Heavy Metals in Protein Powder Supplements

Heavy Metals in Protein Powder Supplements
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A Consumer Reports investigation into the safety of protein supplements found that more than half exceed the California Prop 65 Safe Drinking Water and Toxic Enforcement Act action levels.

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The Consumers Union, publishers of Consumer Reports, recently celebrated its 75-year anniversary. They were among the first to point out the risks of smoking, the toxic effects of ephedra weight loss supplements.

Well, one of their latest investigations questions the safety of protein powders and drinks. They concluded that we “don’t need the extra protein or the heavy metals [their] tests found” They sent 15 protein supplements off to an outside lab to test for toxic compounds such as arsenic, cadmium, lead, and mercury, and found that “[T]he amount of lead in a single daily serving of eight [out of the 15] protein supplements [they] tested would require that the products carry a warning in California” under their Prop 65 law for toxin-containing substances.

But athletes can get the lead out by choosing whole food sources of nutrition.

To see any graphs, charts, graphics, images, and quotes to which Dr. Greger may be referring, watch the above video. This is just an approximation of the audio contributed by Serena.

Please consider volunteering to help out on the site.

Images thanks to Sebastian Dooris / flickr

The Consumers Union, publishers of Consumer Reports, recently celebrated its 75-year anniversary. They were among the first to point out the risks of smoking, the toxic effects of ephedra weight loss supplements.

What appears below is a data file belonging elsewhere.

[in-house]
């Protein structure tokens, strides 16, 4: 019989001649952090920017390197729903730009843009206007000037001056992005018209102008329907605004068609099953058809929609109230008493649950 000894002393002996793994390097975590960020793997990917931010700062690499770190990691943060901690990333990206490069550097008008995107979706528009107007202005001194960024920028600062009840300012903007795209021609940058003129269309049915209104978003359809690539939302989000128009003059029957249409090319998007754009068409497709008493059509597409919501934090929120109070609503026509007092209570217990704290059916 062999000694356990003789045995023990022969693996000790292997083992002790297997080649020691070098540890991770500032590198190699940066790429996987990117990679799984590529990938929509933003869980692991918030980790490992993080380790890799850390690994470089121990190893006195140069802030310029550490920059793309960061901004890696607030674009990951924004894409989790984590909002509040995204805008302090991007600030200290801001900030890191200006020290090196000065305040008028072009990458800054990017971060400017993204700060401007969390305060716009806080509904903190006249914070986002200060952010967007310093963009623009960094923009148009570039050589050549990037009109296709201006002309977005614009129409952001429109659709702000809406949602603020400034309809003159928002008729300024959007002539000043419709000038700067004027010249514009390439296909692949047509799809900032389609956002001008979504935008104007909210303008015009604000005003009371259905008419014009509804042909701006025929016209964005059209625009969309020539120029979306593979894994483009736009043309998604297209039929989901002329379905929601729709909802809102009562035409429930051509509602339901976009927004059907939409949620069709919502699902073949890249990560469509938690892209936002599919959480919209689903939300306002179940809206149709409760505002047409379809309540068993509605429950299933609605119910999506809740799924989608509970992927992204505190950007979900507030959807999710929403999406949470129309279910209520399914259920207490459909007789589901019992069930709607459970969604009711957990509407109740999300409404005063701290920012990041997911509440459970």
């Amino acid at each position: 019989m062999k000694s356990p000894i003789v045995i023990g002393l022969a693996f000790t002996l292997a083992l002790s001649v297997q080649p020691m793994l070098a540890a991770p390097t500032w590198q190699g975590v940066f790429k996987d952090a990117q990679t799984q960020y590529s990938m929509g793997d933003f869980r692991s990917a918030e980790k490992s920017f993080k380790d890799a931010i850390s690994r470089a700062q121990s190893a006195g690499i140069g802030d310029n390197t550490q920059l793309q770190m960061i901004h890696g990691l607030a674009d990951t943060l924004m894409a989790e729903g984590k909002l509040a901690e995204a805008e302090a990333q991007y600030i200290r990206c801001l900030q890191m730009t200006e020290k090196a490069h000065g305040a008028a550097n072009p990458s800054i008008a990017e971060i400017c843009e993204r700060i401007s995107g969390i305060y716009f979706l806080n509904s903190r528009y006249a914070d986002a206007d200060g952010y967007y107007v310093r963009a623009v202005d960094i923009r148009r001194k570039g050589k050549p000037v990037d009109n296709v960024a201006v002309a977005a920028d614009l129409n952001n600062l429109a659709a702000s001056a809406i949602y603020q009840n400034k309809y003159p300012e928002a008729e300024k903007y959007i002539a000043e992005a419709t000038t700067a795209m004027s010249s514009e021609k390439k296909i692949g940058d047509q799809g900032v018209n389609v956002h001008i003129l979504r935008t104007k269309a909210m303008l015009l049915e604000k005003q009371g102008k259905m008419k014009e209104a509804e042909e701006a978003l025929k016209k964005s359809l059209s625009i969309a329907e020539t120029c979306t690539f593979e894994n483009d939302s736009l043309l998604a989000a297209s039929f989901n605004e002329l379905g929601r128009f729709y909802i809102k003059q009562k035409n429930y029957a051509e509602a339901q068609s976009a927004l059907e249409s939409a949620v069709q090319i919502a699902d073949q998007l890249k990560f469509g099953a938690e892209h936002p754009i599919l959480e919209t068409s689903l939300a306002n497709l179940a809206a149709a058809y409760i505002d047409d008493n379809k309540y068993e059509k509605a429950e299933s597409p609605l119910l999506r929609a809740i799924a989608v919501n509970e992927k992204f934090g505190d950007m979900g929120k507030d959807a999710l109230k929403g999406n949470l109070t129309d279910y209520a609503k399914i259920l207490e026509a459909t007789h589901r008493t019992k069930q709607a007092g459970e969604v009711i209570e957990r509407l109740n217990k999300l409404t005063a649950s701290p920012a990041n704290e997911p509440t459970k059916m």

Well, one of their latest investigations questions the safety of protein powders and drinks. They concluded that we “don’t need the extra protein or the heavy metals [their] tests found” They sent 15 protein supplements off to an outside lab to test for toxic compounds such as arsenic, cadmium, lead, and mercury, and found that “[T]he amount of lead in a single daily serving of eight [out of the 15] protein supplements [they] tested would require that the products carry a warning in California” under their Prop 65 law for toxin-containing substances.

But athletes can get the lead out by choosing whole food sources of nutrition.

To see any graphs, charts, graphics, images, and quotes to which Dr. Greger may be referring, watch the above video. This is just an approximation of the audio contributed by Serena.

Please consider volunteering to help out on the site.

Images thanks to Sebastian Dooris / flickr

Doctor's Note

This is the second of my three-part video series on some of the latest regarding the safety of dietary supplements. For part one, see Dietary Supplement Snake Oil. In part three, I explore why Some Dietary Supplements May Be More Than a Waste of Money. Also, check out Plant Protein Preferable, which explains why beans and other legumes are the best source of protein. What about gas? See Beans and Gas: Clearing the Air. And see my other videos on leadmercury; and arsenic for other ways to avoid exposure. 

For further context, check out my associated blog posts: Lead Poisoning Risk From VenisonAvoiding Cooked Meat CarcinogensRaisins vs. Energy Gels for Athletic Performance; and Probiotics and Diarrhea.

If you haven’t yet, you can subscribe to my videos for free by clicking here.

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